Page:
Mon, September 27, 2021

international

Tokyo covid playbook offers a lesson for Beijing 2022 Olympics


Covid cases soared in Japan as it hosted the Tokyo Olympics in July and August, raising the obvious question: Was the global event, which brought thousands of athletes and other people to the city, responsible?

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There's still more research to be done, but early indications suggest the Olympic influx had little direct impact on infections in Japan. Participants were tested on arrival and daily thereafter. They were banned from shopping, sightseeing and public transport and encouraged to leave promptly after their events. In the end, games organizers reported a 0.03% positivity rate from their testing, far lower than the current average of 23.6% in Tokyo as a whole.

The containment measures employed by event, delayed by a year and held in largely empty venues as a safety precaution, became a model for the Paralympics, which start this week. It also sets a precedent for the 2022 Beijing Olympics, which begin in six months.

"As scientists, we haven't actually gathered statistics, but what's clear to me is that the infections at the marathon, at the stadium, at the venues -- there were some -- are not related to the current surge in cases," Shigeru Omi, head of the Japanese government's virus advisory panel, told reporters Aug. 12.

In the end, the bubble may have actually protected Olympians from the highly contagious delta variant spreading in Tokyo. Even though the city was under a state of emergency during the games, analysis of GPS data from X-Locations Inc. found that the levels of activity in some of the most popular shopping and entertainment districts was little changed from the same time period in 2020, when Japan wasn't under a state of emergency.

That's a sign that the state of emergency didn't have the desired effect, though activity levels did drop during the games compared with the period immediately before. Staging the games in Tokyo may have diluted the "stay at home" message and prompted people to drop their guards, potentially contributing to the spread among the population.

"The government canceled the Olympics last summer because it was not safe," said Holley Wilkin, an associate professor of health communication at Georgia State University. "By holding them this summer they are sending a message that it is safe now. This could have influenced beliefs about the seriousness and threat of covid-19," she added.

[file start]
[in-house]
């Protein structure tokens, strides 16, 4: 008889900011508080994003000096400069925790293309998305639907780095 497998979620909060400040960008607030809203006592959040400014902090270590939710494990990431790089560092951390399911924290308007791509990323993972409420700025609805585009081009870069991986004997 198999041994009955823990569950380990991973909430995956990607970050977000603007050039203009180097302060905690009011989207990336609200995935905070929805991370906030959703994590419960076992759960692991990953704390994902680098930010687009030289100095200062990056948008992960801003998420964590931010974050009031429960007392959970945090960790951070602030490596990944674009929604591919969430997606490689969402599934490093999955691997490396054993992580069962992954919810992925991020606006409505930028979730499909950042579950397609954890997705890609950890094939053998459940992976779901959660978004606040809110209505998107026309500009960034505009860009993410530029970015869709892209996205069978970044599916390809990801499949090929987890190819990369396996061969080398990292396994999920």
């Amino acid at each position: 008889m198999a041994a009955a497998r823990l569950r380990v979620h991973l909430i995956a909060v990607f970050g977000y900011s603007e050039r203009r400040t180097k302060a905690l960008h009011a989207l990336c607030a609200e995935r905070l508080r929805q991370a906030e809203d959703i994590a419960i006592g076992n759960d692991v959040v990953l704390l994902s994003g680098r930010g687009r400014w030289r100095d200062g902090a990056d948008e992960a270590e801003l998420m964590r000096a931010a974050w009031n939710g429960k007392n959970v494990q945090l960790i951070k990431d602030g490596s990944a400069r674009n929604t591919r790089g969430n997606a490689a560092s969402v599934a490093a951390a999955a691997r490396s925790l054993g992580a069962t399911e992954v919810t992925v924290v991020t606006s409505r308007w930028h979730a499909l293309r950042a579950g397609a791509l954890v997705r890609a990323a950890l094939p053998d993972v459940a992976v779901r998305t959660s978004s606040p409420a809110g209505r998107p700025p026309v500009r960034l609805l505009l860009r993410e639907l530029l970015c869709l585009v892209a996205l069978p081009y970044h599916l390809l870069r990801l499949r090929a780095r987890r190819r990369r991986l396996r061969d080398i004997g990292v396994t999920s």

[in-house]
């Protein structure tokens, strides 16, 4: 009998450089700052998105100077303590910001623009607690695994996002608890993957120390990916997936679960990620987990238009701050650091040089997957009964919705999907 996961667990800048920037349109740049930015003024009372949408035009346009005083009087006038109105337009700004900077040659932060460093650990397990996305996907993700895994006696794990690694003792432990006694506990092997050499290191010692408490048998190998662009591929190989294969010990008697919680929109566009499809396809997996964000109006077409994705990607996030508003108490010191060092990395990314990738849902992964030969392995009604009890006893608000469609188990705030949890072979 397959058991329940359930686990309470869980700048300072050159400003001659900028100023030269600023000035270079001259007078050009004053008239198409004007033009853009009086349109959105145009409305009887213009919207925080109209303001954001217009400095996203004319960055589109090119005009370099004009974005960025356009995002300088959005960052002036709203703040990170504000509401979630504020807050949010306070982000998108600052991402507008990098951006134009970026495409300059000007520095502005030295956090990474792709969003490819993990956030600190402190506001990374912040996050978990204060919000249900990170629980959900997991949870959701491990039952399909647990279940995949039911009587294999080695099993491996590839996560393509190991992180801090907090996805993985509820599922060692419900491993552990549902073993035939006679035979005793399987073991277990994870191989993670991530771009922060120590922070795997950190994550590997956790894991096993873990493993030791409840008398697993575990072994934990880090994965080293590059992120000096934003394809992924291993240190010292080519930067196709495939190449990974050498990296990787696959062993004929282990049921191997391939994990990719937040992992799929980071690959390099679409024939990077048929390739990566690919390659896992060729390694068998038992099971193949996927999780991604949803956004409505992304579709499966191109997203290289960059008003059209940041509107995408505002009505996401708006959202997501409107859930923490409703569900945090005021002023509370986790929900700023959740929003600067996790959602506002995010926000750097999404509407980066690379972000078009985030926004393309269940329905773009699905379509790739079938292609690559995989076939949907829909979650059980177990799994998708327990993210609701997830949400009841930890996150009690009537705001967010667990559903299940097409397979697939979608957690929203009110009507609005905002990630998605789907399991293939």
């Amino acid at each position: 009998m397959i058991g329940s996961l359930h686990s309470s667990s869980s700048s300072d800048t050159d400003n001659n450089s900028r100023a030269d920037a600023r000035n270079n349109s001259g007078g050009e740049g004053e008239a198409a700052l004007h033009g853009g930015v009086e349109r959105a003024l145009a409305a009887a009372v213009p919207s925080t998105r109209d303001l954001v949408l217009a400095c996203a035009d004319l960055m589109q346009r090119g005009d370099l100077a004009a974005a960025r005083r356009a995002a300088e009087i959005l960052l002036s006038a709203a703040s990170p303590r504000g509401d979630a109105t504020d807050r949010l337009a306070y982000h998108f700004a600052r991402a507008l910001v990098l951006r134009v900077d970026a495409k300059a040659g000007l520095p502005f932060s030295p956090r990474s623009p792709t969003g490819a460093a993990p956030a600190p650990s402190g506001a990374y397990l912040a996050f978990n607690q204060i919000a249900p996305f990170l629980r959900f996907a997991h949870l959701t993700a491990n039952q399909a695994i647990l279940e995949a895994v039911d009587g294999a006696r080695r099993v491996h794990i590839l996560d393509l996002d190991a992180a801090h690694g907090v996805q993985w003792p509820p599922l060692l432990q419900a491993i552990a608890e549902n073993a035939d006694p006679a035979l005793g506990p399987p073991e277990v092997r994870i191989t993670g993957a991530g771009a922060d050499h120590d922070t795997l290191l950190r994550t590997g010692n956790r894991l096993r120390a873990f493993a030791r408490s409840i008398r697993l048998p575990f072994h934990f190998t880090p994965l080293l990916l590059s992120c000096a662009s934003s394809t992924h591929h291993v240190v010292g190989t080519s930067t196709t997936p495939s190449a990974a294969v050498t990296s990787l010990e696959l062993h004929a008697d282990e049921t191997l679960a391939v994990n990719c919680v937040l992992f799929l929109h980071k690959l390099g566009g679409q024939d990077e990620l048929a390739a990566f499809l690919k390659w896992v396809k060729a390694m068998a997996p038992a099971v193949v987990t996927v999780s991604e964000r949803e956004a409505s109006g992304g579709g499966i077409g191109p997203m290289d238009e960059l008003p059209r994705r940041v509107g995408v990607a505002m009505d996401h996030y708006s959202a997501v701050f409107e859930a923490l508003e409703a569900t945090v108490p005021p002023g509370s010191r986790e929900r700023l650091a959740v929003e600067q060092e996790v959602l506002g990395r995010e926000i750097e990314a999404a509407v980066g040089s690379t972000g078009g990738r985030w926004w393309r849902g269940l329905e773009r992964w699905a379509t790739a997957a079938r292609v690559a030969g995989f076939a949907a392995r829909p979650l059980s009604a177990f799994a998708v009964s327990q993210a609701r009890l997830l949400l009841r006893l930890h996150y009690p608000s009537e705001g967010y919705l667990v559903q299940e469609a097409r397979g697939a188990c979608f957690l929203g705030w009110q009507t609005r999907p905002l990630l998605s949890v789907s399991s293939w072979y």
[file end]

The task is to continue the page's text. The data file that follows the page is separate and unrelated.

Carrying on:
That muddled message came just as the highly infectious delta variant that's propelling the current surge around the world began to take hold in Japan. At the same time, local and national government resources were focused on the Olympics and containing the perceived threat of international arrivals.

"When it comes to the movement of people, there's a debate about whether the staging of the Olympics affected people's perceptions," government adviser Omi said. "We think it did."

Many businesses continue to flout the rules of Japan's current state of emergency, which essentially obliges bars and restaurants in Tokyo and some other areas to stop serving alcohol, and to close by 8 p.m. Without binding restrictions on individuals' behavior, government coaxing has become less and less effective at persuading people to stay home.

Though the situation may be very different by the time the Olympics open in Beijing, the early data seem to validate Japan's decision to ban spectators from the event. Whether for sports, concerts or anything else, mass gatherings are known to stoke viral spread. Earlier this year, a public health leader at the World Health Organization criticized the Union of European Football Associations for allowing spectators at the European Championship, culminating with a final in a packed Wembley stadium.

Beijing organizers haven't made a decision on spectators. Tickets haven't gone on sale yet. That's prudent, said S.V. Mahadevan, director of South Asia Outreach at the Center for Asian Health Research and Education at Stanford University Medical Center.

"It's too hard to know what is going to happen in six months," he said. "Whether the virus will continue to mutate and cause additional waves or if it's something where we finally achieve herd immunity because delta is so ubiquitous and it has infected everyone."

It's also possible the Olympics may have had a palliative effect in Japan, offering a much-needed dose of excitement for a pandemic-weary public, according to Nobuhiko Okabe, who heads a health research center in Kawasaki and acted as a pandemic adviser to the Tokyo Olympics organizers.

"I'm not saying it deserves a gold medal, but I think it creates a reference point for the future," he said. "I think we can call that a kind of success."

WHO chief Tedros Adhanom Ghebreyesus praised Japan and the IOC for doing their best to minimize the dangers. "Nobody should expect zero risk," he said last month. "There will always be a risk and there is no zero risk in life."

Published : August 23, 2021

By : Syndication Washington Post, Bloomberg · Isabel Reynolds, Michelle Fay Cortez, Grace Huang